On Monday November 14th, the Super Full Taurus Moon arrives. It is also known as the depressingly titled, but very seasonally appropriate, Full Mourning Moon. Last year, I found a cool explanation of this particular moon name at an unexpectedly place – Refinery29 (yeah, the fashion and style website – I was wicked surprised too!). The article is called, Why You Should Care About Tomorrow’s Full Moon by Sara Coughlin, and it looks like she updated it for 2016. Here’s the bit I found the most intriguing –
While its placement varies, November’s full moon is always a signal of the changes to come; as the last full moon before the Winter Solstice, it’s seen as the final bit of light before the darkness of winter. It’s also known as the “Mourning Moon.”
While many modern-day superstitions surround the moon in general, the full version has long been upheld in Paganism as a time, every month, to reflect. People who follow Pagan traditions spend autumn preparing for the colder months, and the final step in this process is the letting go of old things — the things we must leave behind before we reach the new year. Hence, the “mourning.”
Cleansing rituals, during which you take note of what you don’t want in your life anymore, are commonly conducted in observance of the Mourning Moon. These discarded things can be anything from the most frivolous (a nail-biting habit) to the deeply profound (the grief over a lost loved one). The point is to think of these things one last time before resolving to move on from them. You can make a list and drown it in a jar of water (the element associated with this full moon) or perform a modern adaptation: Put your list in a note on your phone, and then delete it. (We don’t recommend drowning your phone in a jar of water.)
Next, a little bit about the whole, “Supermoon” thing, from the EarthSky website –
What’s a supermoon? It’s a new or full moon closely coinciding with perigee – the moon’s closest point to Earth in its monthly orbit. An astrologer, Richard Nolle, coined the term supermoon over 30 years ago, but now many in astronomy use it as well. Are supermoons hype? In our opinion … gosh, no, just modern folklore. They’ve entered the popular culture (check out Sophie Hunger’s music video in this post, for example). And they can cause real physical effects, such as larger-than-usual tides. In ancient times, astronomers used an instrument called a diopter to measure the moon’s angular diameter, noting the variation in size of close and far moons. According to the definition of supermoon coined by Nolle, the year 2016 has a total of six supermoons. The new moons of March, April and May and the full moons of October, November and December all qualify as supermoons.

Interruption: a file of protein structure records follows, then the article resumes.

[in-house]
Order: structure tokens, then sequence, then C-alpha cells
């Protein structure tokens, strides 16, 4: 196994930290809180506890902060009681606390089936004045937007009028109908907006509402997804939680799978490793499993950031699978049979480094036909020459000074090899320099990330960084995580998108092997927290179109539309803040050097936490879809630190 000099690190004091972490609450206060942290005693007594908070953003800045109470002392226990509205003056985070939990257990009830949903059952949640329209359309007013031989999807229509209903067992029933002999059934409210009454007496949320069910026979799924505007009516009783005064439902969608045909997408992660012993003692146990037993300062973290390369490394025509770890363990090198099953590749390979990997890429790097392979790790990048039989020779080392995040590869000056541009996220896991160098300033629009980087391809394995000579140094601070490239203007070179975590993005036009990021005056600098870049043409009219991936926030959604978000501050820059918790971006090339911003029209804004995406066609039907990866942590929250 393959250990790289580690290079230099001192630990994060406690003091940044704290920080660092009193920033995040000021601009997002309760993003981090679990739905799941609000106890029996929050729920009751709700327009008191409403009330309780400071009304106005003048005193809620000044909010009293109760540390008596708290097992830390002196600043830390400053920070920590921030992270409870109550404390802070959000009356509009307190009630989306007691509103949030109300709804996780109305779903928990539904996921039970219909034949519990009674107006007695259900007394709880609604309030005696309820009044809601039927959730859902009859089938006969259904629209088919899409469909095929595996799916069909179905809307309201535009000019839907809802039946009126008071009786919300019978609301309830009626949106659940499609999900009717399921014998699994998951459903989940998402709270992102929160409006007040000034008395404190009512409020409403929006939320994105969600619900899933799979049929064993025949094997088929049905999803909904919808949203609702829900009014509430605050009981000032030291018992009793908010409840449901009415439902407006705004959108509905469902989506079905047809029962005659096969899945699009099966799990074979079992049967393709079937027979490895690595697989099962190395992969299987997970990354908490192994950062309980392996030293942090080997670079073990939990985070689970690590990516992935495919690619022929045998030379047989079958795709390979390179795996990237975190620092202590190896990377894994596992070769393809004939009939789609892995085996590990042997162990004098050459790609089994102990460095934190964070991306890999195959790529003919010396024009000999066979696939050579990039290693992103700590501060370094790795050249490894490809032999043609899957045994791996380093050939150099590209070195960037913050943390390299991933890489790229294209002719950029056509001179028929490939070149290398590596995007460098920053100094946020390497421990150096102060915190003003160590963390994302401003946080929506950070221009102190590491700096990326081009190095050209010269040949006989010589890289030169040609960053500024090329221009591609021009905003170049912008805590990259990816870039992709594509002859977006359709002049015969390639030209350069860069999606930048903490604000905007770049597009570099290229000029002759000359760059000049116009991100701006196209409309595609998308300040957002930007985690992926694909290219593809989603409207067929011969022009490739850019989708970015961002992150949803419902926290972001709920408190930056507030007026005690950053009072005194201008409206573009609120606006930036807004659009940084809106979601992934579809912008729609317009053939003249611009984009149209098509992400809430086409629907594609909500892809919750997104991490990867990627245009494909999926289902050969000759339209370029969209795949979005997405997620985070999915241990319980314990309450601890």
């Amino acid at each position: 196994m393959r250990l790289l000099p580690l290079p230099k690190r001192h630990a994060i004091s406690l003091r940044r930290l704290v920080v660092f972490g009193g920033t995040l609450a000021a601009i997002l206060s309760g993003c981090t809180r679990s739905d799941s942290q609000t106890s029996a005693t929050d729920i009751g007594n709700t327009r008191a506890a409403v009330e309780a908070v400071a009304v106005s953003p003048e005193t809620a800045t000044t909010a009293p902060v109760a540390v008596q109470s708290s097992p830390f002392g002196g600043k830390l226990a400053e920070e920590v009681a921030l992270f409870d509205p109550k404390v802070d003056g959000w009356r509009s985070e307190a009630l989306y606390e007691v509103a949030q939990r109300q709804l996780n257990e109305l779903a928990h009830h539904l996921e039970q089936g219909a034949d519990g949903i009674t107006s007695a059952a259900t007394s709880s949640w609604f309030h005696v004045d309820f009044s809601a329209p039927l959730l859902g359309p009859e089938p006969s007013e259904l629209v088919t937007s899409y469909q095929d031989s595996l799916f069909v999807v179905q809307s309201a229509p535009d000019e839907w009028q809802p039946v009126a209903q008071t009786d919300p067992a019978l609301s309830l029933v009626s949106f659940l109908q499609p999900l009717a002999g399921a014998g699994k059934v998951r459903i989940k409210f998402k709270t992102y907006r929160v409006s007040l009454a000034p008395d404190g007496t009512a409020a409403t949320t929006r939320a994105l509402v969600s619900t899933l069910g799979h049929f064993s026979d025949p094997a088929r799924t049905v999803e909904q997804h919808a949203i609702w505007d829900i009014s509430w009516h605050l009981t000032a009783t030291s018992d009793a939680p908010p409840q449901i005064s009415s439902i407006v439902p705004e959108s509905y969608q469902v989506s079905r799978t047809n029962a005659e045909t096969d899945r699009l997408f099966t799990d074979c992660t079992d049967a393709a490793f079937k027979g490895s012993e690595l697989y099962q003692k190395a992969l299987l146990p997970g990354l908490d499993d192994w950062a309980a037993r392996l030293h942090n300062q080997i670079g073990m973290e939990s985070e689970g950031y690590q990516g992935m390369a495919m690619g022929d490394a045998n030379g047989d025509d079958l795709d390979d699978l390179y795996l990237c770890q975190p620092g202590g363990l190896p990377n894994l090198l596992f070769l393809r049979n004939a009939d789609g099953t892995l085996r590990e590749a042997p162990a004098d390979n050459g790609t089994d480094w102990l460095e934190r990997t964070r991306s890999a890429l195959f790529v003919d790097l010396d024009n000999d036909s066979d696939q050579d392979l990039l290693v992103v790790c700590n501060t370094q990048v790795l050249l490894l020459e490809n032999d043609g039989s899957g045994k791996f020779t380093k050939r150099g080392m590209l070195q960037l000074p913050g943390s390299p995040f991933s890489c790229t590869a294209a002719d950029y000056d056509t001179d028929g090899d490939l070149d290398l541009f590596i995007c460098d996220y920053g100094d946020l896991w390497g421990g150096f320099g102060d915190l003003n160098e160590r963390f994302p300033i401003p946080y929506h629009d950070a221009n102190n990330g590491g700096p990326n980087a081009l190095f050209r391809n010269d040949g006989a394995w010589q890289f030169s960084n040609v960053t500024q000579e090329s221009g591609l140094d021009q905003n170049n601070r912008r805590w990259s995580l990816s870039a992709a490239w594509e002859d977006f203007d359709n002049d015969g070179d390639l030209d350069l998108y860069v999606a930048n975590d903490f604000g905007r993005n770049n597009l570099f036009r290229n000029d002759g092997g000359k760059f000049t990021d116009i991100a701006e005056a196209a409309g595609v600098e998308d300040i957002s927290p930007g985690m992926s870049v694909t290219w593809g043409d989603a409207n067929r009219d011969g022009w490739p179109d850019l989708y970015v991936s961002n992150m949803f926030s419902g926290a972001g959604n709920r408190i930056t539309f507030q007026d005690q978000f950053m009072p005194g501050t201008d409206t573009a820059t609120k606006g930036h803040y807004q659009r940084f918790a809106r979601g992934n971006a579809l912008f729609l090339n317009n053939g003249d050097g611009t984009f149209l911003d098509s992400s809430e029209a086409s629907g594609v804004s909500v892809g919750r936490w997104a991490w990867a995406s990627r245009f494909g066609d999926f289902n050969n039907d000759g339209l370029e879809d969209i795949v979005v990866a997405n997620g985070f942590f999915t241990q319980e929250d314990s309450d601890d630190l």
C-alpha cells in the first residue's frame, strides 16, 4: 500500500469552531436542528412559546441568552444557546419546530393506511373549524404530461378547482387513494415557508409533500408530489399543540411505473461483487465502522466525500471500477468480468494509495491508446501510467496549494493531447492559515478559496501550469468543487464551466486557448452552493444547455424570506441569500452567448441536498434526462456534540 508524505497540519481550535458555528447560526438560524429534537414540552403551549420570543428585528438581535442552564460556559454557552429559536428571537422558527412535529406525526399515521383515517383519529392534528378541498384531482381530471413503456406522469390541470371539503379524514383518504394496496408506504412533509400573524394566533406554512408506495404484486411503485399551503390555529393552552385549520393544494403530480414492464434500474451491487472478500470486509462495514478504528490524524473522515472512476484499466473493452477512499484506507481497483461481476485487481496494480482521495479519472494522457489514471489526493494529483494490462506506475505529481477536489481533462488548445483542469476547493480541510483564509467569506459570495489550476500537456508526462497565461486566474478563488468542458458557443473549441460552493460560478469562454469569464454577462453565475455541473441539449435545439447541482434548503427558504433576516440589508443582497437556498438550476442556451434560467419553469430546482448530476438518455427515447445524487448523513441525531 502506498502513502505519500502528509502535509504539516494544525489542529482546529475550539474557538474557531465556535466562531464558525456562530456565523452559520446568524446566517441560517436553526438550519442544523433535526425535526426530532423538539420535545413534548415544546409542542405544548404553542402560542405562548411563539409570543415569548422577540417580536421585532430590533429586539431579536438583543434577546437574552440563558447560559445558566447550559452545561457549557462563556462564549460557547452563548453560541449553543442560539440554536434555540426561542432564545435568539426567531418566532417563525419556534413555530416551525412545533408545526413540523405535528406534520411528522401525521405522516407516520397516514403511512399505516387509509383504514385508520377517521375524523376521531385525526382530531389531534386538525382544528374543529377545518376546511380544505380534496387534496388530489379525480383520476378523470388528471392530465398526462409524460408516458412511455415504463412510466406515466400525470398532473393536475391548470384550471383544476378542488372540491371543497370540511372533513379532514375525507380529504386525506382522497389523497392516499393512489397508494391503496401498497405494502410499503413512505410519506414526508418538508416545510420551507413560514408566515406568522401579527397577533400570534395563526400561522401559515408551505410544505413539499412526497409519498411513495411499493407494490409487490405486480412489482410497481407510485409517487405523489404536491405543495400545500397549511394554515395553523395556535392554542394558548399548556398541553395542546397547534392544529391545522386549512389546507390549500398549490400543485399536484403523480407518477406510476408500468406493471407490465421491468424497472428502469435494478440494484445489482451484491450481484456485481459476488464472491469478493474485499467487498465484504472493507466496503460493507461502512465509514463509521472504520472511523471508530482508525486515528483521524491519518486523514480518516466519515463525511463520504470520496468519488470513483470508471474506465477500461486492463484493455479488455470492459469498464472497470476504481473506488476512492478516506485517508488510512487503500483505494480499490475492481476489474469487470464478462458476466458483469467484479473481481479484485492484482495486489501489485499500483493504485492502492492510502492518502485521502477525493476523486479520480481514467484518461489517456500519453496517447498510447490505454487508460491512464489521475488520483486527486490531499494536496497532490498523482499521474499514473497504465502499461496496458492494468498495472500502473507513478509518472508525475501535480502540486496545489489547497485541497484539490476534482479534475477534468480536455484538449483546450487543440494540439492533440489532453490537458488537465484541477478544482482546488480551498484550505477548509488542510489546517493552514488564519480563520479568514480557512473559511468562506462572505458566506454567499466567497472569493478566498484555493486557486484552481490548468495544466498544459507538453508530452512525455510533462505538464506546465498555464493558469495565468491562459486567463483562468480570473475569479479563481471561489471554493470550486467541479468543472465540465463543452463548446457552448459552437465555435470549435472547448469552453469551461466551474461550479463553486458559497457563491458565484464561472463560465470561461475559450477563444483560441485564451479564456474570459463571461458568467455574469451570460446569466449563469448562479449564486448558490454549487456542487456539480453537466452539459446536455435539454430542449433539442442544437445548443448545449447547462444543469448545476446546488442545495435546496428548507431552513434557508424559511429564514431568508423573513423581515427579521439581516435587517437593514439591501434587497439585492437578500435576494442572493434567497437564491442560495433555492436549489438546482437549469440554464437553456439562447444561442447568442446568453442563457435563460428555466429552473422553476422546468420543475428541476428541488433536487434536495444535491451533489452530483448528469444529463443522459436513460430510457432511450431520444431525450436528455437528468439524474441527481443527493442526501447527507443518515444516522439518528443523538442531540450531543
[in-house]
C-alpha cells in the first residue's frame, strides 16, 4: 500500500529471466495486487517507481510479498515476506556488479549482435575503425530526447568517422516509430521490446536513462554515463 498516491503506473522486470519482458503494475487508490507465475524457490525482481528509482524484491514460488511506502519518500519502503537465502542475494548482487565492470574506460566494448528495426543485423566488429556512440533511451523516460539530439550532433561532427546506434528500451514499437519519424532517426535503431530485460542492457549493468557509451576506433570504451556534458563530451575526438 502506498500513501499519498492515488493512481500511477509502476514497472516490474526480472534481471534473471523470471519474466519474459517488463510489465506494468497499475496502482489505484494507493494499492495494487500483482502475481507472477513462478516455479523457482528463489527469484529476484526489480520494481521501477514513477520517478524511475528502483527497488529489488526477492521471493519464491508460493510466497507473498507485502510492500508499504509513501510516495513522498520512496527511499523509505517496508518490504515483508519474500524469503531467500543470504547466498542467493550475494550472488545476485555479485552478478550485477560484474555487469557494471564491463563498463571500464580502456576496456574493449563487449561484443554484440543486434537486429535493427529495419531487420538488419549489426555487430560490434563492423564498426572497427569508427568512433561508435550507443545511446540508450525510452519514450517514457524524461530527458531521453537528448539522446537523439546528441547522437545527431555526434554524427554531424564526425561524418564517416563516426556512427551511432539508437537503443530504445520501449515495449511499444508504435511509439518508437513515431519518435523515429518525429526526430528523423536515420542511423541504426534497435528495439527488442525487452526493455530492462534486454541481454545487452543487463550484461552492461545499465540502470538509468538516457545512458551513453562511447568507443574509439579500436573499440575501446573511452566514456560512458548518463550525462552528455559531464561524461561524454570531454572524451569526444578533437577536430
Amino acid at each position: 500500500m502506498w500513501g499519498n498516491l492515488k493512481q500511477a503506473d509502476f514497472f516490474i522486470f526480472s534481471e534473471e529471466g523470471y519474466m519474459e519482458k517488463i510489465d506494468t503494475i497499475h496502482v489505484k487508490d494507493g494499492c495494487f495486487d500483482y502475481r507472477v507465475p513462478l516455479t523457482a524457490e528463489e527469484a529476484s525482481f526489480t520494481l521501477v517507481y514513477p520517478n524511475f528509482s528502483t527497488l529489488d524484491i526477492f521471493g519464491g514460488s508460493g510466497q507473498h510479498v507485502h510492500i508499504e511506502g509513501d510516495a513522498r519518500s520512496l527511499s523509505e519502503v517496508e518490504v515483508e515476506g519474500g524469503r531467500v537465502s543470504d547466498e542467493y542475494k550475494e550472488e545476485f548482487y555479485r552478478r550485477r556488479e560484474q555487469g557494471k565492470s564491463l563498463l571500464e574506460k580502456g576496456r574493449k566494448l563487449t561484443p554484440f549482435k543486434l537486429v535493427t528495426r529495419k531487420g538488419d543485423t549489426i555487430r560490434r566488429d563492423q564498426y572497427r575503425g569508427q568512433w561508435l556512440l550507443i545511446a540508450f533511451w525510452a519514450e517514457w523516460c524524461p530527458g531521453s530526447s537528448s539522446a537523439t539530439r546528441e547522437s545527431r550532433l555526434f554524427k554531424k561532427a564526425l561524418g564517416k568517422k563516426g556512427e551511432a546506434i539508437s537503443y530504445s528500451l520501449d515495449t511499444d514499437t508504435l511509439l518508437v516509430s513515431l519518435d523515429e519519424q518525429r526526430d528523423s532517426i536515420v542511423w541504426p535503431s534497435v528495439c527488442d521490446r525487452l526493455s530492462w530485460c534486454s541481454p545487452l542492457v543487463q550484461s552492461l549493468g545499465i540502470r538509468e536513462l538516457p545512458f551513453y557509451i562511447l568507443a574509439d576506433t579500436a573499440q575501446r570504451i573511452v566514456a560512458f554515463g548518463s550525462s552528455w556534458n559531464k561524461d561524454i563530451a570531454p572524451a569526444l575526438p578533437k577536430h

Now, for a little info about this Taurus Supermoon, from someone more well-versed in astrology than myself. From Forever Conscious, a snippet of the article Intuitive Astrology: November Full Moon 2016 by Tanaaz
Even though Supermoons are often highly emotional, this Taurus energy is going to bring a calming and grounding effect.
In fact, November’s Supermoon is going to help us to see things from a more practical and logical point of view and will even help us to put some actionable plans into place.
Finally, here is the graphic I created for the occasion, using a picture I took of the moon last November. Bright Super Full Taurus Mourning Moon Blessings!